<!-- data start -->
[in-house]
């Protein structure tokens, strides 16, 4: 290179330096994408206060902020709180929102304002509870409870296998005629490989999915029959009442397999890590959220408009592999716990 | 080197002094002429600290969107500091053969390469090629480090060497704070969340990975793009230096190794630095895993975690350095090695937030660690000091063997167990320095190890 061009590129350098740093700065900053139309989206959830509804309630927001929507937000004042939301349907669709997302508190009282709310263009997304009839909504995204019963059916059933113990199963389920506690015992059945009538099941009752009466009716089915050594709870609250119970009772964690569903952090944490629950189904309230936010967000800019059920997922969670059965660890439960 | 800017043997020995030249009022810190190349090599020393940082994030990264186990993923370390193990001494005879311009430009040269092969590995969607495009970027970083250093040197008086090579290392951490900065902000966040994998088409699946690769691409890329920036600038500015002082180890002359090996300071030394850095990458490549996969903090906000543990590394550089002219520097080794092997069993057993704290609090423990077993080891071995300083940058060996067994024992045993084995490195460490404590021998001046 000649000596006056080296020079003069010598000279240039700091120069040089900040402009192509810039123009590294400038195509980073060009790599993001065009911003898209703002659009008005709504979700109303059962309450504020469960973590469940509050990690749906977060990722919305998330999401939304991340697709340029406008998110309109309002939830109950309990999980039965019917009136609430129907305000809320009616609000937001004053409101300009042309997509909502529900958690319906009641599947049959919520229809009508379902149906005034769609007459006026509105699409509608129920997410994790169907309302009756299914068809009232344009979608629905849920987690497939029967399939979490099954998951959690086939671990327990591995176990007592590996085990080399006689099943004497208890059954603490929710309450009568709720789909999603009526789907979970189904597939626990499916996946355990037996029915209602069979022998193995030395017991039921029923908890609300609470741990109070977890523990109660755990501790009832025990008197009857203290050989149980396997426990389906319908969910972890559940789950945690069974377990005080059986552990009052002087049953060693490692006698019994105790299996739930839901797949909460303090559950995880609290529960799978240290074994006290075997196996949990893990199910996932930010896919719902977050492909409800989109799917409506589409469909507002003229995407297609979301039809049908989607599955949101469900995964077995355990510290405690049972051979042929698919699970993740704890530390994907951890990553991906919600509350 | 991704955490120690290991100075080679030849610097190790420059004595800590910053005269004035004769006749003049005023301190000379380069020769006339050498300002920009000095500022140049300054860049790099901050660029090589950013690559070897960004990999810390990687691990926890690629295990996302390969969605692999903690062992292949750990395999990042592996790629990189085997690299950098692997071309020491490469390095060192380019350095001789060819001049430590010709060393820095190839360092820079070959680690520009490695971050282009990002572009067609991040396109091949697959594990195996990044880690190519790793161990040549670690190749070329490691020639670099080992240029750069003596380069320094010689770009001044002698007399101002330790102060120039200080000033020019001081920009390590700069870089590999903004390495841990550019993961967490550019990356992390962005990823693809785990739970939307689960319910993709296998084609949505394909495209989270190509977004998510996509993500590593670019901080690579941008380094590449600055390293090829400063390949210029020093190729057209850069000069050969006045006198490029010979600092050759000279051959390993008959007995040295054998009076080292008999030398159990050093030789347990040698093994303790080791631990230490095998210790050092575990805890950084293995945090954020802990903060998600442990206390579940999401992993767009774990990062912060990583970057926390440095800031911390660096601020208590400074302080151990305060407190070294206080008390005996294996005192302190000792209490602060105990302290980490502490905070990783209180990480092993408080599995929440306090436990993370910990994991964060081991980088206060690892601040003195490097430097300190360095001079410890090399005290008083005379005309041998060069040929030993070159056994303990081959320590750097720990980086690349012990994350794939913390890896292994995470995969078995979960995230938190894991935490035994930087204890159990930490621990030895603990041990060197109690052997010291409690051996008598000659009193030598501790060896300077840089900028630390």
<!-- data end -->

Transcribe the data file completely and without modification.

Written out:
[in-house]
């Protein structure tokens, strides 16, 4: 290179330096994408206060902020709180929102304002509870409870296998005629490989999915029959009442397999890590959220408009592999716990 | 080197002094002429600290969107500091053969390469090629480090060497704070969340990975793009230096190794630095895993975690350095090695937030660690000091063997167990320095190890 061009590129350098740093700065900053139309989206959830509804309630927001929507937000004042939301349907669709997302508190009282709310263009997304009839909504995204019963059916059933113990199963389920506690015992059945009538099941009752009466009716089915050594709870609250119970009772964690569903952090944490629950189904309230936010967000800019059920997922969670059965660890439960 | 800017043997020995030249009022810190190349090599020393940082994030990264186990993923370390193990001494005879311009430009040269092969590995969607495009970027970083250093040197008086090579290392951490900065902000966040994998088409699946690769691409890329920036600038500015002082180890002359090996300071030394850095990458490549996969903090906000543990590394550089002219520097080794092997069993057993704290609090423990077993080891071995300083940058060996067994024992045993084995490195460490404590021998001046 000649000596006056080296020079003069010598000279240039700091120069040089900040402009192509810039123009590294400038195509980073060009790599993001065009911003898209703002659009008005709504979700109303059962309450504020469960973590469940509050990690749906977060990722919305998330999401939304991340697709340029406008998110309109309002939830109950309990999980039965019917009136609430129907305000809320009616609000937001004053409101300009042309997509909502529900958690319906009641599947049959919520229809009508379902149906005034769609007459006026509105699409509608129920997410994790169907309302009756299914068809009232344009979608629905849920987690497939029967399939979490099954998951959690086939671990327990591995176990007592590996085990080399006689099943004497208890059954603490929710309450009568709720789909999603009526789907979970189904597939626990499916996946355990037996029915209602069979022998193995030395017991039921029923908890609300609470741990109070977890523990109660755990501790009832025990008197009857203290050989149980396997426990389906319908969910972890559940789950945690069974377990005080059986552990009052002087049953060693490692006698019994105790299996739930839901797949909460303090559950995880609290529960799978240290074994006290075997196996949990893990199910996932930010896919719902977050492909409800989109799917409506589409469909507002003229995407297609979301039809049908989607599955949101469900995964077995355990510290405690049972051979042929698919699970993740704890530390994907951890990553991906919600509350 | 991704955490120690290991100075080679030849610097190790420059004595800590910053005269004035004769006749003049005023301190000379380069020769006339050498300002920009000095500022140049300054860049790099901050660029090589950013690559070897960004990999810390990687691990926890690629295990996302390969969605692999903690062992292949750990395999990042592996790629990189085997690299950098692997071309020491490469390095060192380019350095001789060819001049430590010709060393820095190839360092820079070959680690520009490695971050282009990002572009067609991040396109091949697959594990195996990044880690190519790793161990040549670690190749070329490691020639670099080992240029750069003596380069320094010689770009001044002698007399101002330790102060120039200080000033020019001081920009390590700069870089590999903004390495841990550019993961967490550019990356992390962005990823693809785990739970939307689960319910993709296998084609949505394909495209989270190509977004998510996509993500590593670019901080690579941008380094590449600055390293090829400063390949210029020093190729057209850069000069050969006045006198490029010979600092050759000279051959390993008959007995040295054998009076080292008999030398159990050093030789347990040698093994303790080791631990230490095998210790050092575990805890950084293995945090954020802990903060998600442990206390579940999401992993767009774990990062912060990583970057926390440095800031911390660096601020208590400074302080151990305060407190070294206080008390005996294996005192302190000792209490602060105990302290980490502490905070990783209180990480092993408080599995929440306090436990993370910990994991964060081991980088206060690892601040003195490097430097300190360095001079410890090399005290008083005379005309041998060069040929030993070159056994303990081959320590750097720990980086690349012990994350794939913390890896292994995470995969078995979960995230938190894991935490035994930087204890159990930490621990030895603990041990060197109690052997010291409690051996008598000659009193030598501790060896300077840089900028630390």